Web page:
Health and safety challenges facing household refuse in Jordan
Abushabab, Akef (2012) Health and safety challenges facing household refuse in Jordan. Master of Engineering thesis, Dublin City University.
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The present study is aimed to examine all types of Refuse collected (Households, commercial, industrial, and biomedical) and their potential health hazards for Household Refuse workers in Jordan. It also aimed to examine the ways of collecting Refuse and the safety measures which was taken while collecting Refuse.
A self-designed questionnaire was used to study, and examine the occupational health and safety hazards. The target population was (370) of Household Refuse workers, Refuse drivers, and their direct supervisors. A convenient sample of 207 was taken (no probability sampling).
The study showed that household and commercial Refuses are the most Refuses collected by the Refuse worker at 98.1% is household refuse and 97.1% is commercial refuse, per in mind that same workers deal with deferent type of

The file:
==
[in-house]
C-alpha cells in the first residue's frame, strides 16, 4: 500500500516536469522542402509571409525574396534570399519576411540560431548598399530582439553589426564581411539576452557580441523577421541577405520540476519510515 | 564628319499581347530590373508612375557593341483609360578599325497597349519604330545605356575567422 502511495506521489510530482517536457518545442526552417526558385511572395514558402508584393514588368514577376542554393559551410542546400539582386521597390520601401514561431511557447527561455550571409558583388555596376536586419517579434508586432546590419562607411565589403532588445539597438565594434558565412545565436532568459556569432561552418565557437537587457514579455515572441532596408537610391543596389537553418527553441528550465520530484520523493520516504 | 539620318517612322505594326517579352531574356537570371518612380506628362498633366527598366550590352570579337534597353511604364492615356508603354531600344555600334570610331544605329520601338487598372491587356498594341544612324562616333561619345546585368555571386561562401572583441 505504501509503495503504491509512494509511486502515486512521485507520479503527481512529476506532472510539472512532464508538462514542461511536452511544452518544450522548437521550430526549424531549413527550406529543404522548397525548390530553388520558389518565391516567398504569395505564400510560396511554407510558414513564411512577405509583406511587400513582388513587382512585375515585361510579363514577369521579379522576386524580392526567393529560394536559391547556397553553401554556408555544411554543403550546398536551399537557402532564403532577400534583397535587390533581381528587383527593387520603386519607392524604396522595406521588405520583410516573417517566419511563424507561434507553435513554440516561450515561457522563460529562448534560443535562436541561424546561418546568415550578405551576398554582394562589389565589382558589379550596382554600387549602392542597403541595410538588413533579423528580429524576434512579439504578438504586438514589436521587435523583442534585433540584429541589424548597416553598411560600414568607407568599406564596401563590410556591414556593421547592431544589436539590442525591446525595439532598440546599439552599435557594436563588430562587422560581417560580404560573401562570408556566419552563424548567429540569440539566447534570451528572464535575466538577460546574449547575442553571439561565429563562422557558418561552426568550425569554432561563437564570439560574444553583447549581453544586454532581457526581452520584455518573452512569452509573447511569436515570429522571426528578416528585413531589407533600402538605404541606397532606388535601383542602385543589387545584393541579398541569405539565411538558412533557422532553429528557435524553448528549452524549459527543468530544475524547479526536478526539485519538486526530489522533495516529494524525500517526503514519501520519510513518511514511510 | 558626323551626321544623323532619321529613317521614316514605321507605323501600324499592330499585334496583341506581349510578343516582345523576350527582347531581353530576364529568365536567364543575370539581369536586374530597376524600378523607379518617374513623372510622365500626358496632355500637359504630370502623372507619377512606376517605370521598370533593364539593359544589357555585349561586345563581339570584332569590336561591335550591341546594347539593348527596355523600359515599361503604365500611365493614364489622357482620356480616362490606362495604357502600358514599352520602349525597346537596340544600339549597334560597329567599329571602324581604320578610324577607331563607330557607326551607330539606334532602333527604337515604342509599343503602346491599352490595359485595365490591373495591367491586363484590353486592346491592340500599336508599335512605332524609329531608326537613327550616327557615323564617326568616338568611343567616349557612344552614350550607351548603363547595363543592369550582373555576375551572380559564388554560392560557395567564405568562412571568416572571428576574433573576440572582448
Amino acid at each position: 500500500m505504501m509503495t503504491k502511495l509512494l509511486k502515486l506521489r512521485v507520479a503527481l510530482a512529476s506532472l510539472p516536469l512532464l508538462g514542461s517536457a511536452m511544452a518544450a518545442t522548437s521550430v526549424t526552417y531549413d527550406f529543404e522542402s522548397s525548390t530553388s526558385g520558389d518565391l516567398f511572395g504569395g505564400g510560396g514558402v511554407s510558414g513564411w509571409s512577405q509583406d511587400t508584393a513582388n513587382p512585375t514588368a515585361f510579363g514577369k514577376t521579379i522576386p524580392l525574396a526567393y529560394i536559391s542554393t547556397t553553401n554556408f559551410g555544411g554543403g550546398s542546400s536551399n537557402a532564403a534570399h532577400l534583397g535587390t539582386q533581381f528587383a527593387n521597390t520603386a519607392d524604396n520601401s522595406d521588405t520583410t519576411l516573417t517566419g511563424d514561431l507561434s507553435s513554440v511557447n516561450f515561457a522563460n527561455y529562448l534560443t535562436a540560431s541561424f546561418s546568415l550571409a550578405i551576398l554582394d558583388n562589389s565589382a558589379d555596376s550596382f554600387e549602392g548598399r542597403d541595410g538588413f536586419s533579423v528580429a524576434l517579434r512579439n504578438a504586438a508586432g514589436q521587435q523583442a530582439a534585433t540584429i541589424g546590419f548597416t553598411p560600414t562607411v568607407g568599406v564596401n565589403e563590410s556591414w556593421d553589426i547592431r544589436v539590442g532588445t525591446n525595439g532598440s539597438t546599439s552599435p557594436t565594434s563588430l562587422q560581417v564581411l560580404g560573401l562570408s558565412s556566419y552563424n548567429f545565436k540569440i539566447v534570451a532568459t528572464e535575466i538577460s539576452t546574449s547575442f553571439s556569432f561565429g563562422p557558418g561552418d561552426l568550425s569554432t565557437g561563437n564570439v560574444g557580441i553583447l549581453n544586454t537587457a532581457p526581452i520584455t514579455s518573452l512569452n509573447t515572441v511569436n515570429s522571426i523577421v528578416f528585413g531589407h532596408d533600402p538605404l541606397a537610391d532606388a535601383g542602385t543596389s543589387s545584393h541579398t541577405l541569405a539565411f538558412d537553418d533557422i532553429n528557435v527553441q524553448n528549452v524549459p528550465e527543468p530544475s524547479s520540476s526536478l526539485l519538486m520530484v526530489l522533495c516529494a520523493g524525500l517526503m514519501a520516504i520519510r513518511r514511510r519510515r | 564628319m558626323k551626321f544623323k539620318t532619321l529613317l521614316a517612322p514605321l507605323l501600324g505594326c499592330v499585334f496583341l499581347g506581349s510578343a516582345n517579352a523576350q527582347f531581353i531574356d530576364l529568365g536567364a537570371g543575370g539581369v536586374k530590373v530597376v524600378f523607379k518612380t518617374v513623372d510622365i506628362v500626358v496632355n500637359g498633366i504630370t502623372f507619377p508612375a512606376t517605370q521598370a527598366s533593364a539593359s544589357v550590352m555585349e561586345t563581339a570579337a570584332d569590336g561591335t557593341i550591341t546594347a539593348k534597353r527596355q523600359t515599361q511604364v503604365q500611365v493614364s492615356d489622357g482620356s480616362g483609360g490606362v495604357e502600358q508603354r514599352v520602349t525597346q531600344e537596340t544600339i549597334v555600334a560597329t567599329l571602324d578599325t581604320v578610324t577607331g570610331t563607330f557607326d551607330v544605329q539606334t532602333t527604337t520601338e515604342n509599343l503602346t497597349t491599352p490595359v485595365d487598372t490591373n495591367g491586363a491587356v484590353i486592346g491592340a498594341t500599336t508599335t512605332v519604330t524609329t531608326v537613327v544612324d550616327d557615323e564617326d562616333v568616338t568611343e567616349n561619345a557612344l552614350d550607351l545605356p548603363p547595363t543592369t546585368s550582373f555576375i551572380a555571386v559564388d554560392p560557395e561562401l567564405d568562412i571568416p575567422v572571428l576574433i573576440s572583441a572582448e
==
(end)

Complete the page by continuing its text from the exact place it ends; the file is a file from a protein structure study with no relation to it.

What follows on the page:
refuse. It also showed that most Refuse workers do not wear face mask (98.6%), overall (85.5%), rubber boot (78.9%), and protective gloves (45%).
The study also showed that Refuse workers suffered from different types of diseases and symptoms, such as sore throat, cough, and high temperature (55.3%), diarrhea or bloody stool (27.9%), shortness of breath (25%), and skin
disease (20.2%). Refuse workers were prone to different injuries, such as hit by any hard or sharp objects (61.1%), lift more than their capacity (37.4%), and fall while pulling or pushing the Refuse trolley (35.6%). The study also showed that Refuse workers whom were stuck with hard object (21.6%), pricked by hypodermic needles (20.2%), twisted ankle while on duty (34.1%), and suffered from a muscle tear (22.1%). It showed that (93.8%) of
Refuse workers were not vaccinated for tetanus and (85.6%) were not vaccinated for hepatitis.
In conclusion, Refuse workers face a tremendous health challenges. Refuse workers with middle age and with low level of education were at higher risk. Refuse workers should be provided with the necessary protective measures
(face mask, protective gloves, overall, and rubber boot). Education and training programs should be provided to all, and routine medical checkup program should be implemented and maintained, to keep them safe and secure.
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